Eid al-Fitr
An Imam addresses believers in the Merkez Buyuk Cami mosque in Dortmund, GermanyIna Fassbender/Reuters

Eid al-Fitr, the Islamic festival marking the end of Ramadan, begins with the sighting of the new moon and is celebrated by more than 1.6 billion Muslims around the globe.

Eid is a time when Muslims give thanks and glorify God for giving us strength and the ability to fast during the month of Ramadan. This year in particular as the fasting hours of about 18 hours were the longest for many years.

It is also a day for the family where loved ones, friends and neighbours exchange greetings and gifts as well as visit one another.

This Eid comes at a very challenging time for British Muslims. Domestically a small fringe of extremists among us misuse our peaceful religion for their warped agenda. Another minority of extremists, the far right, take every opportunity to demonise Muslims, create a climate of fear and Islamophobia with a view to creating tensions in our multicultural society.

Another challenge that has befallen us is our government's controversial Counter-Terrorism Strategy (CTS), which without a doubt has a huge impact on the Muslim community and other minorities.

Muslims feel increasingly criminalised, seen as a suspect community and now with the adoption of the CTS we feel the freedom and human rights this nation are so proud of are being chipped away. It would not be a surprised if more British Muslims feel under siege. This is the very situation the extremists within us desire so they can exploit Muslim frustrations and grievances.

British Muslims are also concerned about what is going on in the Muslim world, especially in Syria, Iraq, Palestine, Burma, Egypt, Libya and Yemen. While some may dismiss a connection between foreign policy and life at home, it is sadly a reality. Foreign interference by some Western powers has made things worse which in effect impact on Muslims in the UK – the young in particular.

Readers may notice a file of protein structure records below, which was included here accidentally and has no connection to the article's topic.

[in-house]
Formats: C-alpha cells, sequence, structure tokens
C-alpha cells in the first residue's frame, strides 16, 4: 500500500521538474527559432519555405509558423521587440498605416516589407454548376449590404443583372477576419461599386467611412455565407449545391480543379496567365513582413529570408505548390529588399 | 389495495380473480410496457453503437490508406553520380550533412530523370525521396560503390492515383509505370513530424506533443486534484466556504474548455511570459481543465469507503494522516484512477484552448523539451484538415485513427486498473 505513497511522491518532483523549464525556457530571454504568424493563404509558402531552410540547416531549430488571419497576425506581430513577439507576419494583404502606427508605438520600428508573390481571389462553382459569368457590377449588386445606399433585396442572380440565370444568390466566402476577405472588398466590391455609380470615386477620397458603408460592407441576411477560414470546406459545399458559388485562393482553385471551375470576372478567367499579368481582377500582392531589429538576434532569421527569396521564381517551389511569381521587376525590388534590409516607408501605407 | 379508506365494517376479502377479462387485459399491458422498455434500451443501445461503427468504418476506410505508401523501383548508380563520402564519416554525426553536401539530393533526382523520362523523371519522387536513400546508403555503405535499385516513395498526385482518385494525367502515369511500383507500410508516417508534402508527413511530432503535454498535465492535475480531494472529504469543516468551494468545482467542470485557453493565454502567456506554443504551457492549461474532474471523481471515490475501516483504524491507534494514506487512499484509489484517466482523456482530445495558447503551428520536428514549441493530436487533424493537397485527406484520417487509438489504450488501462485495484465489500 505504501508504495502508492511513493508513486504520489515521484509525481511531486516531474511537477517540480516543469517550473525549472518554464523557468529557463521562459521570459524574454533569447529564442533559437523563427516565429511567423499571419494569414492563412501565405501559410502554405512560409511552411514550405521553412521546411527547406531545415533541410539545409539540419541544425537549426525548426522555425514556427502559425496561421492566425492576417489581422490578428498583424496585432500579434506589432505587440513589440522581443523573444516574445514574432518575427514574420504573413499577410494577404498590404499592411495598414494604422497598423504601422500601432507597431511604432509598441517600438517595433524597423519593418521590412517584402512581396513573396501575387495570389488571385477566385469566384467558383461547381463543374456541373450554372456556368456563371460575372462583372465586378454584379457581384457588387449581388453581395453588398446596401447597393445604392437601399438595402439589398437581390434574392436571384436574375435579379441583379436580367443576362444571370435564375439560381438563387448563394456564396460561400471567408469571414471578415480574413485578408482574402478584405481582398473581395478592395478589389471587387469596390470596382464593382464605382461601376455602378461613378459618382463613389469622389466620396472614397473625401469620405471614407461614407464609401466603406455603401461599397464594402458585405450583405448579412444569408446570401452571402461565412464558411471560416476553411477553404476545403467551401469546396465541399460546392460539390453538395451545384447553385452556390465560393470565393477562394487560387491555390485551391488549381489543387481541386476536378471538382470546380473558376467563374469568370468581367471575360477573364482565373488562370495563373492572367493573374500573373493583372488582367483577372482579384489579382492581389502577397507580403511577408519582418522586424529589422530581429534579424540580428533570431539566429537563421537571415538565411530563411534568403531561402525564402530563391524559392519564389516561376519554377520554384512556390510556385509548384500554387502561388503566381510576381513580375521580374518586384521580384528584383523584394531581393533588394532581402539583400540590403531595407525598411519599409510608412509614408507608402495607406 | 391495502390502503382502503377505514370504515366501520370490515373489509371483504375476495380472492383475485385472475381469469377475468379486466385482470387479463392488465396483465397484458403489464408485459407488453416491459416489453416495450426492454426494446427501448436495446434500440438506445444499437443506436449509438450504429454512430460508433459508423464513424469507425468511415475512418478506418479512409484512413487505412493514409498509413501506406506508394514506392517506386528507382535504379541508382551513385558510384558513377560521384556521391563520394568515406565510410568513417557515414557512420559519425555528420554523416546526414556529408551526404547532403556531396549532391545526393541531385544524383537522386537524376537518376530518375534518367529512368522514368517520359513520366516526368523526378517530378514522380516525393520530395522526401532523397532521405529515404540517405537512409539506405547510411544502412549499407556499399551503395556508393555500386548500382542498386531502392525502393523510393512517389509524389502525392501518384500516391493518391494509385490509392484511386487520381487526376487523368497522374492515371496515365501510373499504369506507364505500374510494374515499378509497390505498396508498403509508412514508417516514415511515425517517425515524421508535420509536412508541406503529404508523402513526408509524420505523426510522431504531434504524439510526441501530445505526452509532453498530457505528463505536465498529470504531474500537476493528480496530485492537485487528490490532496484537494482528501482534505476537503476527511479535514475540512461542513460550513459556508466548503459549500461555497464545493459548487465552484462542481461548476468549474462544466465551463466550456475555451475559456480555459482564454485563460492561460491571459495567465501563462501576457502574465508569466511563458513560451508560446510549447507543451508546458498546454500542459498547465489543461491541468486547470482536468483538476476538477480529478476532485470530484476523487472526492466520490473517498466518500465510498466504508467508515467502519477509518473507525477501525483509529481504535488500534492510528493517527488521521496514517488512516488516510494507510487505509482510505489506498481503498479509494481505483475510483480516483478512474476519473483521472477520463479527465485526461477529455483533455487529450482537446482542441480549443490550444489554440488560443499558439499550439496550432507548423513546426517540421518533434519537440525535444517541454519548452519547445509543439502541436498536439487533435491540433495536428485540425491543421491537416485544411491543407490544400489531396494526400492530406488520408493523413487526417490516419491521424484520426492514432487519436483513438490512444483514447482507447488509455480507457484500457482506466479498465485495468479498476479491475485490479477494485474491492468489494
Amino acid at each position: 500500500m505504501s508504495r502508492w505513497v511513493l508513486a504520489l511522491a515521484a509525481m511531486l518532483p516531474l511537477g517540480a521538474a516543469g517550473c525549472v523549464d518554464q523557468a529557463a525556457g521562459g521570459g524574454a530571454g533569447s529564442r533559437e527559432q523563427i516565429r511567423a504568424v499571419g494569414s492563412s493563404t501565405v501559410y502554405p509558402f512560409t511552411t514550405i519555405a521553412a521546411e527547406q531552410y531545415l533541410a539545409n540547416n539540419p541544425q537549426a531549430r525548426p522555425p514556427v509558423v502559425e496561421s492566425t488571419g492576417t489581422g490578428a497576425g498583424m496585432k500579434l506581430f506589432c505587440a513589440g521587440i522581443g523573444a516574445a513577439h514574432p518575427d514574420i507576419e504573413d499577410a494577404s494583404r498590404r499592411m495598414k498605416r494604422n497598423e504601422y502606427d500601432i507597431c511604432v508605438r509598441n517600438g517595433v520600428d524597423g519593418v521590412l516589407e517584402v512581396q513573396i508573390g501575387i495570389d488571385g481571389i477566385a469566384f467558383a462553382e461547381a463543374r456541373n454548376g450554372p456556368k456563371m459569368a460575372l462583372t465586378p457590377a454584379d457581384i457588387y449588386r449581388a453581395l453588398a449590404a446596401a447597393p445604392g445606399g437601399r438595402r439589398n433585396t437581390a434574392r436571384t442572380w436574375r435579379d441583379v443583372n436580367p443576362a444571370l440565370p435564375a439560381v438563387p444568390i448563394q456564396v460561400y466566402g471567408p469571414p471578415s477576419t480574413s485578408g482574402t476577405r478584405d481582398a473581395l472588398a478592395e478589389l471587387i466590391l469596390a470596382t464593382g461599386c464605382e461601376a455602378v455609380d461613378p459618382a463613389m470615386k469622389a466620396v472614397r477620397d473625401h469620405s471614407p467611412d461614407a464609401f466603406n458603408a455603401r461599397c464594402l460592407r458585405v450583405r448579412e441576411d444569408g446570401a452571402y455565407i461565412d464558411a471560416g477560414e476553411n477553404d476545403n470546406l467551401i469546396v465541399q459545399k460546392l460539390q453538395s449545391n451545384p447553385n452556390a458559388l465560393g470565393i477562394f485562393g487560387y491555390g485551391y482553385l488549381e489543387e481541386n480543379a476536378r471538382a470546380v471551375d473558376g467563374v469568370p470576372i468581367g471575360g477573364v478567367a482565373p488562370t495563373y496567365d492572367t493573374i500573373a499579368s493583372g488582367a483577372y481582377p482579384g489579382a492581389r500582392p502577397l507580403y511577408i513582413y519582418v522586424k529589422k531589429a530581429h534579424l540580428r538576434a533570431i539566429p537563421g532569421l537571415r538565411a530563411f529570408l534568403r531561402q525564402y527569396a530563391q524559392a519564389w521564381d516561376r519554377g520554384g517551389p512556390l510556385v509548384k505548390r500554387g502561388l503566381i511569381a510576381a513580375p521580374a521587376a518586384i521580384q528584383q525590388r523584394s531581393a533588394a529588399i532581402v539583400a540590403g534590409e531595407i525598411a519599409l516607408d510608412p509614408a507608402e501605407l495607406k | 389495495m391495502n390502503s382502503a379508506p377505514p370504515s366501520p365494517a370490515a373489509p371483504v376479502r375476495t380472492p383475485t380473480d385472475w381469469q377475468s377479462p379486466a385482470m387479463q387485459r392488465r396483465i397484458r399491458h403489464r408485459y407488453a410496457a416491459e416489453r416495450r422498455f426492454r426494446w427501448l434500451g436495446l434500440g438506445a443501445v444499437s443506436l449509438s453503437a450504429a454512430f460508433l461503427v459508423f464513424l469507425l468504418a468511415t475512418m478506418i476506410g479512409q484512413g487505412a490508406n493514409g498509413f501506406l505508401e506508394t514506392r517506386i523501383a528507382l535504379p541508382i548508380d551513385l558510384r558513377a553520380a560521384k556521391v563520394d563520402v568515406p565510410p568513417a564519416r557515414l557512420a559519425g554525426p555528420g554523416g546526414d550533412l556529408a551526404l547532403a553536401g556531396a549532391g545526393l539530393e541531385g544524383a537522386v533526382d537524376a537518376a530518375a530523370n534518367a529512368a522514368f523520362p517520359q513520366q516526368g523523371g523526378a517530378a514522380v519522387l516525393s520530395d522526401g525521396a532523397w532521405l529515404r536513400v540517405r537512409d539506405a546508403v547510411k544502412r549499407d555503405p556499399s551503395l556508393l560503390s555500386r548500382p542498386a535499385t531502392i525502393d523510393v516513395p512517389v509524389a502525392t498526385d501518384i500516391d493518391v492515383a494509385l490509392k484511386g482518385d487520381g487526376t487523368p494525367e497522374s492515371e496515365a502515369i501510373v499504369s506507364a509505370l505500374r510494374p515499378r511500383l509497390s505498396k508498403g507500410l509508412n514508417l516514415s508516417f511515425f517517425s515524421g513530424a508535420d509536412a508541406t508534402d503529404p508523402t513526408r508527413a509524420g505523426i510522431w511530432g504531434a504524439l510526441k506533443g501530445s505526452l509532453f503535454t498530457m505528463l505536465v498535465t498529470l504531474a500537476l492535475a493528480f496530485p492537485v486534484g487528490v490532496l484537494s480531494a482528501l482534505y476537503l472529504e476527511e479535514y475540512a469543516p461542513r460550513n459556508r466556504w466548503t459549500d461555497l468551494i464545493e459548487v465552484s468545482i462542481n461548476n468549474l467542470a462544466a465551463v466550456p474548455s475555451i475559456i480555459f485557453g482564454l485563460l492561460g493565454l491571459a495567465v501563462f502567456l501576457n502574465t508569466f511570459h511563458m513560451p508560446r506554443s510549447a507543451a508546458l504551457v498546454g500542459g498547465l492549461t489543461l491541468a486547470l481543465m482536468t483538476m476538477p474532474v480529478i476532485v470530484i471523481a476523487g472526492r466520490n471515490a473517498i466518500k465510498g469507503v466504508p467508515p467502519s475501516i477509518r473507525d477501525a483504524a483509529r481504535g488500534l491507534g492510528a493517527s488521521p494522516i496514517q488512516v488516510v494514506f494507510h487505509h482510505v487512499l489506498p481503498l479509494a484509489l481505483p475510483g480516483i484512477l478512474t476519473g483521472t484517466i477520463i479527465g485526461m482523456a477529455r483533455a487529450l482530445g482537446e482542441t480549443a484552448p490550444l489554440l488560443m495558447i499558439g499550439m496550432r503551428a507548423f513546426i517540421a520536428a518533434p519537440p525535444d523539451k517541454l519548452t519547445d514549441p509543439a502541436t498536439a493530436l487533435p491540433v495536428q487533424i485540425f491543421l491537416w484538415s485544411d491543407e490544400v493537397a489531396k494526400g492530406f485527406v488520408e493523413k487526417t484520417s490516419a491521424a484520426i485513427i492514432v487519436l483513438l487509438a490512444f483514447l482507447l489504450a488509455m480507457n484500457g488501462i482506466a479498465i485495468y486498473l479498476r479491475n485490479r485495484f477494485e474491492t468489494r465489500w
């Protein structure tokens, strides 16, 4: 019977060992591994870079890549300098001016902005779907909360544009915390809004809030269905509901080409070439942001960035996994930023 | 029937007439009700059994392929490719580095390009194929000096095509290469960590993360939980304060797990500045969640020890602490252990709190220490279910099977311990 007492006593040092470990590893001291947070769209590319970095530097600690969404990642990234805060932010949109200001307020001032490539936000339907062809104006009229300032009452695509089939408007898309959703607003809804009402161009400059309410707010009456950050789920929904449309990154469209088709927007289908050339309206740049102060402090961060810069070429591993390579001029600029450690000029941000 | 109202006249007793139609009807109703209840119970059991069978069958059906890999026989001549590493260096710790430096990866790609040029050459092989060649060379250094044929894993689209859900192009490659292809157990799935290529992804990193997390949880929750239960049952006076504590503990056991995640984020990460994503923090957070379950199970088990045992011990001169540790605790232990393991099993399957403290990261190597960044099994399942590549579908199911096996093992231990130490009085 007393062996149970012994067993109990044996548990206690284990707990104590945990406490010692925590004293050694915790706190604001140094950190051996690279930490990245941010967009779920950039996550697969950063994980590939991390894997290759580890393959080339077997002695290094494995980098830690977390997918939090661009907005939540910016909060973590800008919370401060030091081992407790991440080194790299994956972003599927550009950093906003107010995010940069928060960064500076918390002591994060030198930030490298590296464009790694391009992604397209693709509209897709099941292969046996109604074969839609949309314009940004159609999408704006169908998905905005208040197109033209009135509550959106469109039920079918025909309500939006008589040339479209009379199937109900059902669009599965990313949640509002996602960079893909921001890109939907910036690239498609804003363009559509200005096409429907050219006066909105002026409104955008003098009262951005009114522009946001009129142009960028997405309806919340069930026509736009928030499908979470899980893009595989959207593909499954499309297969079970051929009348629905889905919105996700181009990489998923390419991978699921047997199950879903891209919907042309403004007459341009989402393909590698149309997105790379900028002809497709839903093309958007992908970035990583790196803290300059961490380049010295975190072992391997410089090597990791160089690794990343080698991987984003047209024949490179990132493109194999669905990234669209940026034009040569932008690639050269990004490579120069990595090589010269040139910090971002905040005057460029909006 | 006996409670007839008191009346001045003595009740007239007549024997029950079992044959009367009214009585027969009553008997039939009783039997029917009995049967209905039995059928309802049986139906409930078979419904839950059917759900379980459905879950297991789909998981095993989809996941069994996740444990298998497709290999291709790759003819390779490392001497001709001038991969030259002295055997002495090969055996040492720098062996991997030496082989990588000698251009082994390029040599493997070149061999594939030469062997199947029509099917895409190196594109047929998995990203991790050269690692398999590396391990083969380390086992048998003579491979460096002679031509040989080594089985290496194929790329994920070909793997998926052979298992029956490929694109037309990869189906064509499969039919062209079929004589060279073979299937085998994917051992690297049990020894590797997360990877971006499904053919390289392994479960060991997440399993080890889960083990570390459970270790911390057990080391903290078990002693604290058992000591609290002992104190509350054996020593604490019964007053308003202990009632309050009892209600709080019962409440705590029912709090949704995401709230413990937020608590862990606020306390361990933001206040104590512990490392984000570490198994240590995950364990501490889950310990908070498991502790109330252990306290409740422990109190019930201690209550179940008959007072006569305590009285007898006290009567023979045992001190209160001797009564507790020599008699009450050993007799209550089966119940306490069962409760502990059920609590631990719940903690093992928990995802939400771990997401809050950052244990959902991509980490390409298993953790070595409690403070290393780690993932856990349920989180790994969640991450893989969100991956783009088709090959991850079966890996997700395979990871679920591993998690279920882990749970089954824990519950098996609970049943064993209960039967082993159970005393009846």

It is no surprise therefore to see that a small minority of young British men and women have decided to join and fight alongside the extremists abroad, in recent times the so-called Islamic State, better termed as Da'ish.

At the family level, this Eid, like most Eids, you see a flurry of SMS, emails and WhatsApp messages wishing one another Eid greetings. I would not be exaggerating to say I receive 100 such messages every Eid from friends, colleagues and families – not all Muslim.

This time I have decided to take my family and celebrate Eid in the open – especially performing the morning Eid prayers in a park near where I live alongside many more locals. What amazes me is the diversity of people converging in one place to perform the Eid prayer – speaking different languages and wearing different attire. What unites us all is our faith, all converging and praying to one God, Allah – facing the direction of the Qibla in Makkah.

After the prayer, we thank each other, greet each other, exchange gifts, visit one another's houses for food and drink but above all thank Allah for the blessings of Ramadan and now Eid. It is also an opportunity to meet new people and make new friends.

Despite Eid being a sacred Muslim holiday, participation in the celebration is enjoyed by Muslims and non-Muslims alike. Here at the Finsbury Park Mosque in north London, our facilities and services are open to all. Anyone passing the mosque will be greeted and welcomed to join in the celebration, for Eid is truly a community festival in the broadest sense.

To me Eid means more than just being able to spend time with the family. Eid and Ramadan have a joint significance: I take Eid as a time to reflect on how Ramadan has helped me to strengthen my faith, myself and my character as a whole and to think about those who have not got the chance to celebrate Eid for different reasons, especially those stricken by poverty, natural disasters or conflicts.

This is why Eid is a chance to multiply good deeds by bringing happiness and pleasure to the hearts of others, by helping and supporting the poor and needy, and by getting involved in pastimes that emphasise the strong and serious Islamic character.

Muhammad, our prophet and messenger of God said: "He who believes in Allah and the Last Day, let him be kind to his neighbour." This is why my wife gets busy to prepare the traditional cake and sweets to distribute it to our neighbours and friends.

Feeling the satisfaction of fasting for a whole month of Ramadan and then thanking God, for helping me to get through it with ease really makes me feel closer to my Lord. I wish each and every one a blessed Eid today.